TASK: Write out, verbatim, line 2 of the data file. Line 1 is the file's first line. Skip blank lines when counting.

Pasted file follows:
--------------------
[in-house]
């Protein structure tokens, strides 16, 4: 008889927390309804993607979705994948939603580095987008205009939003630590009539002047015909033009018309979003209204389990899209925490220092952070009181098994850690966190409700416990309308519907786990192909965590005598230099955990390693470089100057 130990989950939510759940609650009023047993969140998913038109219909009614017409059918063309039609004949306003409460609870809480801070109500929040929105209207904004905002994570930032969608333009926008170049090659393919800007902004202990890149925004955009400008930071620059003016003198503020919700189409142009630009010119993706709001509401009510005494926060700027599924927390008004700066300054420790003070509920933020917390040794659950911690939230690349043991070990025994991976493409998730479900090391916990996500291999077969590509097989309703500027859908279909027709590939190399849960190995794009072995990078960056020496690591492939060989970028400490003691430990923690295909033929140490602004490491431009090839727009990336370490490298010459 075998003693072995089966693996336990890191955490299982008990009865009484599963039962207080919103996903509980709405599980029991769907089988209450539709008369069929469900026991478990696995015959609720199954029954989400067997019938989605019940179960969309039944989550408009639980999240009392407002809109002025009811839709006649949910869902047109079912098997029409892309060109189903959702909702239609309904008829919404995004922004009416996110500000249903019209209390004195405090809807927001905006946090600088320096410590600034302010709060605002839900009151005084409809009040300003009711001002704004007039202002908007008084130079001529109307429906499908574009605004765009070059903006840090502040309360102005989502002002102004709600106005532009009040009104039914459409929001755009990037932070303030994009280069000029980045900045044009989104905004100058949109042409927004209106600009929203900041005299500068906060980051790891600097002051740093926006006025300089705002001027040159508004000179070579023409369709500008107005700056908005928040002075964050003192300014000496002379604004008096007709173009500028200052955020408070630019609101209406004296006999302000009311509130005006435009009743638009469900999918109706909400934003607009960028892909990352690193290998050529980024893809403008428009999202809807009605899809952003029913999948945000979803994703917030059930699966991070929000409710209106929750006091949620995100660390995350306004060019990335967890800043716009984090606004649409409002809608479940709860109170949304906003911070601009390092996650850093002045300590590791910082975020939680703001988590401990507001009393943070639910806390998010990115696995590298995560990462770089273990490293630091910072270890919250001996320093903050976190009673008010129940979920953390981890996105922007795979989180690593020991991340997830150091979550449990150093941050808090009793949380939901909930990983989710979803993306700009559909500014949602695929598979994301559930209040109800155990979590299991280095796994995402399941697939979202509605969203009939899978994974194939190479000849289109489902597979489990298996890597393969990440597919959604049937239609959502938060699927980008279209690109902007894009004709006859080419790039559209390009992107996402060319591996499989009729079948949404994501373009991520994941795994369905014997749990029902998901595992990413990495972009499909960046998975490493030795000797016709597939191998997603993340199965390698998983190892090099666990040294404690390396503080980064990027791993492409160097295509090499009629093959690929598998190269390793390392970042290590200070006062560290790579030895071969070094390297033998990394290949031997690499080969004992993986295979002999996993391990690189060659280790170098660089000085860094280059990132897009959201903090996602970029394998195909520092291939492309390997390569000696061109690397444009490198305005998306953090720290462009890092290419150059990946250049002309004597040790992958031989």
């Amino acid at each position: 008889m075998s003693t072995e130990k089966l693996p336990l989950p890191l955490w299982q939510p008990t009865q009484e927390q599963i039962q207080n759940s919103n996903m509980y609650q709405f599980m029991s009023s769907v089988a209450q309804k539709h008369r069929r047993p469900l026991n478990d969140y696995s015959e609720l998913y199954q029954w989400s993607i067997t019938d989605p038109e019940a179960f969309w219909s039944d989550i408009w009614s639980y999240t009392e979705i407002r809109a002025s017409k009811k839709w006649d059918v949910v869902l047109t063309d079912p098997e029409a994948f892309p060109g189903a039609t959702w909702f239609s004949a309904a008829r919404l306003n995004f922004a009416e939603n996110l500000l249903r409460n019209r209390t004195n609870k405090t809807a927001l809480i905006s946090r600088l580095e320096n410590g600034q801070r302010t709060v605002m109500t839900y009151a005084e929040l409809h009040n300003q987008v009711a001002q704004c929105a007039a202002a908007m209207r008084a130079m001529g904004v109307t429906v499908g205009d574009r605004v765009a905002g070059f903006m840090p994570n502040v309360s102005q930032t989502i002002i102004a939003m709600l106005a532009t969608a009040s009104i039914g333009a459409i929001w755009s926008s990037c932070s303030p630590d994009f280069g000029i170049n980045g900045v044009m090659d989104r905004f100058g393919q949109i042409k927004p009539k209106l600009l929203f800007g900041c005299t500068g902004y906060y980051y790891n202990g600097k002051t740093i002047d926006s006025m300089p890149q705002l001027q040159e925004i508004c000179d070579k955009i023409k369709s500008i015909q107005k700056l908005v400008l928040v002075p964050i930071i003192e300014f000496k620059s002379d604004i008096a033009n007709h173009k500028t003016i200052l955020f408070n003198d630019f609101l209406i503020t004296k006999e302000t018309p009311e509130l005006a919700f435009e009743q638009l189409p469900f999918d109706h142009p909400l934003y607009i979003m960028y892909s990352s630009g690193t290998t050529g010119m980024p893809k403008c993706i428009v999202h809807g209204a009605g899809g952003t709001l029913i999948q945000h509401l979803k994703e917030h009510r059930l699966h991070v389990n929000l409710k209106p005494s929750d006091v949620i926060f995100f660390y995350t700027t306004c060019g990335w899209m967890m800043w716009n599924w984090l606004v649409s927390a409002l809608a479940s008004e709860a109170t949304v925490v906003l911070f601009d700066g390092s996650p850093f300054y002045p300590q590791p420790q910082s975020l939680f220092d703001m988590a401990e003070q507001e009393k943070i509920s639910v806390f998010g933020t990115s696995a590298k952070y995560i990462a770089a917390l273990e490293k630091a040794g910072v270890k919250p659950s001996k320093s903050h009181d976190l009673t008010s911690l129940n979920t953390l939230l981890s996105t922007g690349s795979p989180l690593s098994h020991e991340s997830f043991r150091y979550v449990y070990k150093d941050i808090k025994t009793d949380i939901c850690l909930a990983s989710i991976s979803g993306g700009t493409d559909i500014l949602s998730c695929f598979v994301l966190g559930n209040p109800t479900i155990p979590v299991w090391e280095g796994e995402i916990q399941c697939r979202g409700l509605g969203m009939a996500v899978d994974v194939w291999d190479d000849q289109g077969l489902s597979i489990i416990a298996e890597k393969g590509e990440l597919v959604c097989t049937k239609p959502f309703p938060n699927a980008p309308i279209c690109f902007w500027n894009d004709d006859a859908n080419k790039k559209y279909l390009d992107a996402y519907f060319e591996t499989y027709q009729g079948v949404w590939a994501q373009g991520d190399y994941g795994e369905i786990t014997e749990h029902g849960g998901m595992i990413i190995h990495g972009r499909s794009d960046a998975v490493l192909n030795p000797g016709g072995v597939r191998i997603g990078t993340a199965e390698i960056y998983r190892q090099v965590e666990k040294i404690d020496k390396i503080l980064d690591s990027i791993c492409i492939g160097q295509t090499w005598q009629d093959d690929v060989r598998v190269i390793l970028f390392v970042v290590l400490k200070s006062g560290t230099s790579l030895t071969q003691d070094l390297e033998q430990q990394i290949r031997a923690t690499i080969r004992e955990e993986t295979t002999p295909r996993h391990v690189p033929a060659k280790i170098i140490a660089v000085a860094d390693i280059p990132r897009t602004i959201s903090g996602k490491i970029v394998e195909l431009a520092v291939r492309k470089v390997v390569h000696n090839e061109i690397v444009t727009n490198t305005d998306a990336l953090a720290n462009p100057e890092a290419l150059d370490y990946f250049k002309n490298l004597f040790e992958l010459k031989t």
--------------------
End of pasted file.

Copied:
């Protein structure tokens, strides 16, 4: 008889927390309804993607979705994948939603580095987008205009939003630590009539002047015909033009018309979003209204389990899209925490220092952070009181098994850690966190409700416990309308519907786990192909965590005598230099955990390693470089100057 130990989950939510759940609650009023047993969140998913038109219909009614017409059918063309039609004949306003409460609870809480801070109500929040929105209207904004905002994570930032969608333009926008170049090659393919800007902004202990890149925004955009400008930071620059003016003198503020919700189409142009630009010119993706709001509401009510005494926060700027599924927390008004700066300054420790003070509920933020917390040794659950911690939230690349043991070990025994991976493409998730479900090391916990996500291999077969590509097989309703500027859908279909027709590939190399849960190995794009072995990078960056020496690591492939060989970028400490003691430990923690295909033929140490602004490491431009090839727009990336370490490298010459 075998003693072995089966693996336990890191955490299982008990009865009484599963039962207080919103996903509980709405599980029991769907089988209450539709008369069929469900026991478990696995015959609720199954029954989400067997019938989605019940179960969309039944989550408009639980999240009392407002809109002025009811839709006649949910869902047109079912098997029409892309060109189903959702909702239609309904008829919404995004922004009416996110500000249903019209209390004195405090809807927001905006946090600088320096410590600034302010709060605002839900009151005084409809009040300003009711001002704004007039202002908007008084130079001529109307429906499908574009605004765009070059903006840090502040309360102005989502002002102004709600106005532009009040009104039914459409929001755009990037932070303030994009280069000029980045900045044009989104905004100058949109042409927004209106600009929203900041005299500068906060980051790891600097002051740093926006006025300089705002001027040159508004000179070579023409369709500008107005700056908005928040002075964050003192300014000496002379604004008096007709173009500028200052955020408070630019609101209406004296006999302000009311509130005006435009009743638009469900999918109706909400934003607009960028892909990352690193290998050529980024893809403008428009999202809807009605899809952003029913999948945000979803994703917030059930699966991070929000409710209106929750006091949620995100660390995350306004060019990335967890800043716009984090606004649409409002809608479940709860109170949304906003911070601009390092996650850093002045300590590791910082975020939680703001988590401990507001009393943070639910806390998010990115696995590298995560990462770089273990490293630091910072270890919250001996320093903050976190009673008010129940979920953390981890996105922007795979989180690593020991991340997830150091979550449990150093941050808090009793949380939901909930990983989710979803993306700009559909500014949602695929598979994301559930209040109800155990979590299991280095796994995402399941697939979202509605969203009939899978994974194939190479000849289109489902597979489990298996890597393969990440597919959604049937239609959502938060699927980008279209690109902007894009004709006859080419790039559209390009992107996402060319591996499989009729079948949404994501373009991520994941795994369905014997749990029902998901595992990413990495972009499909960046998975490493030795000797016709597939191998997603993340199965390698998983190892090099666990040294404690390396503080980064990027791993492409160097295509090499009629093959690929598998190269390793390392970042290590200070006062560290790579030895071969070094390297033998990394290949031997690499080969004992993986295979002999996993391990690189060659280790170098660089000085860094280059990132897009959201903090996602970029394998195909520092291939492309390997390569000696061109690397444009490198305005998306953090720290462009890092290419150059990946250049002309004597040790992958031989």